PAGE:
I just returned from a great week in France, where Sonicbids hosted the Music & Brands part of MIDEM. During the week I was asked to lead some artist mentoring and expert sessions for MidemNet, which I was happy to do. Basically, I spoke with artists or entrepreneurs during 15 minute conversations or roundtables. In most of these sessions, I found myself continuing to give the same advice, and it all centres around focus.
In the entrepreneurial world, we talk about focus a lot. The general advice to a startup is to focus a single core problem/solution and really nail that one before building a big set of features. Since most startups have extremely limited resources (little money, small team), this is important, because trying to build a ton of features right away most likely reduces the quality of the whole set. I even talked about this in a previous post for this blog.
So that’s the advice I always give to entrepreneurs, but it applies very closely to artists as well. Whether an artist is trying to find a manager, get on the radio, book more gigs, or even build a presence different country, the ability to focus will make an enormous difference.
If you’re a folk artist and want to start playing in new cities, you might think to pick the most populated cities and call the popular clubs. But what if those aren’t the types of places folk fans hang out? It would be a lot more valuable to do your research and find the cities and venues that bands like you play. Maybe a small suburb outside of San Francisco has a thriving folk scene, where the city itself doesn’t. And maybe the there’s a tiny coffee house that only fits 40 people that are crazy about folk music. You might be surprised to find out that although it doesn’t have the capacity of the 1000 person club in the big city, those 40 people are hoping to be exposed to music like yours, and probably will be more valuable fans in the long run.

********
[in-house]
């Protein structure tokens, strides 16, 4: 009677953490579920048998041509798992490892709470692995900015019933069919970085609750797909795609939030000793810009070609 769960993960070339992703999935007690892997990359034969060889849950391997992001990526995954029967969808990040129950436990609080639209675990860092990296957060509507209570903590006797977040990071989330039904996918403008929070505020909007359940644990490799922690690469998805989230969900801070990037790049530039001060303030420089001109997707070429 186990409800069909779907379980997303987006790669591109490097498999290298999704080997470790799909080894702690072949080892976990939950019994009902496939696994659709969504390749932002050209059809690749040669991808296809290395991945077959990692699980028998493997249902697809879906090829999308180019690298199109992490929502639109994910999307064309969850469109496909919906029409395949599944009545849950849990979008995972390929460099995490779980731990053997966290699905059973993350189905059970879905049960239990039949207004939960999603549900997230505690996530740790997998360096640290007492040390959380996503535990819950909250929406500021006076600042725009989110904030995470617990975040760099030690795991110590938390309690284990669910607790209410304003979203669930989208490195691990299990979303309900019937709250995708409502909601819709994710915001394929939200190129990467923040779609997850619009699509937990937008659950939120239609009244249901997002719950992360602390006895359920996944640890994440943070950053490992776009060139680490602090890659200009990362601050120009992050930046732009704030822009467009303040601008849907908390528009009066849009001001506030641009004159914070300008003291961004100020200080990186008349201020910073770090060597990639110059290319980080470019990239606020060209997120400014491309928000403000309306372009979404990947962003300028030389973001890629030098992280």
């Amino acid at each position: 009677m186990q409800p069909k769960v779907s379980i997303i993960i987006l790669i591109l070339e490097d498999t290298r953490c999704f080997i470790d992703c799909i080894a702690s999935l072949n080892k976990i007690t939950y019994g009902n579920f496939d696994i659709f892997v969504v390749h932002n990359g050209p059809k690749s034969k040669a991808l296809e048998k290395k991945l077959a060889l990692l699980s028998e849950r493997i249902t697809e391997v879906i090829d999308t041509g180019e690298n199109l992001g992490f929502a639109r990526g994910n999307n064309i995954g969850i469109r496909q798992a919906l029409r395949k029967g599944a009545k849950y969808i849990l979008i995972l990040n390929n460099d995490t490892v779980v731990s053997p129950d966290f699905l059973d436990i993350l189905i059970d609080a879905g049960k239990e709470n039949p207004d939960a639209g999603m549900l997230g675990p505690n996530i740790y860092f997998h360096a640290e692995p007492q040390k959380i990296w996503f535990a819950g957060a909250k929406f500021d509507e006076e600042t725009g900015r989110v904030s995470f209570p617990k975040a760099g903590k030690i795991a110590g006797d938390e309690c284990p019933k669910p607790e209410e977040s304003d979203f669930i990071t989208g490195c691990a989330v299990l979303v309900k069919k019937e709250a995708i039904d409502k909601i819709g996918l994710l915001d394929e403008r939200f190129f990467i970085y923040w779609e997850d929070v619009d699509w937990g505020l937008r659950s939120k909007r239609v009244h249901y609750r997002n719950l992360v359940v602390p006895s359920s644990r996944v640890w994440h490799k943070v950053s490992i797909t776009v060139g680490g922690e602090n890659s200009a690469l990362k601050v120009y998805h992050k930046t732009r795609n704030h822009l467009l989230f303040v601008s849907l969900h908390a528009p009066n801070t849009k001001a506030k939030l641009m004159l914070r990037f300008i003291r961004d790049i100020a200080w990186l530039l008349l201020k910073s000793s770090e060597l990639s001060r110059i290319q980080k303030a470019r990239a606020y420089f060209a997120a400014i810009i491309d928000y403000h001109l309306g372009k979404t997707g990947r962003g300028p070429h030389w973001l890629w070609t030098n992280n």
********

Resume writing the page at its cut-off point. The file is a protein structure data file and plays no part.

The same goes with radio. Don’t just send your songs to the most listened-to radio stations. Do the research and learn who would be most interested in your music. Then reach out to them and explain that you’ve found that people who love [similar-artist], which the station plays, tend to enjoy your music. Chances are, if you sound like an artist their listeners like, they’ll give your music a shot.
Here’s the thing: music venues and radio stations are in the business to make money. Most will book/play whatever it takes to get people through the door or to turn on their station. If you can make a logical argument that your stuff will appeal to their customers, they are a million times more likely to book/play you, at least once.
We see this at Sonicbids all the time. Bands that come on and just submit to everything without understanding what the promoters are looking for rarely see success. But the bands that carefully pick the gigs that fit their genre, following, etc… see a ton of success.
So do your research and find the right targets. It’ll go a long way.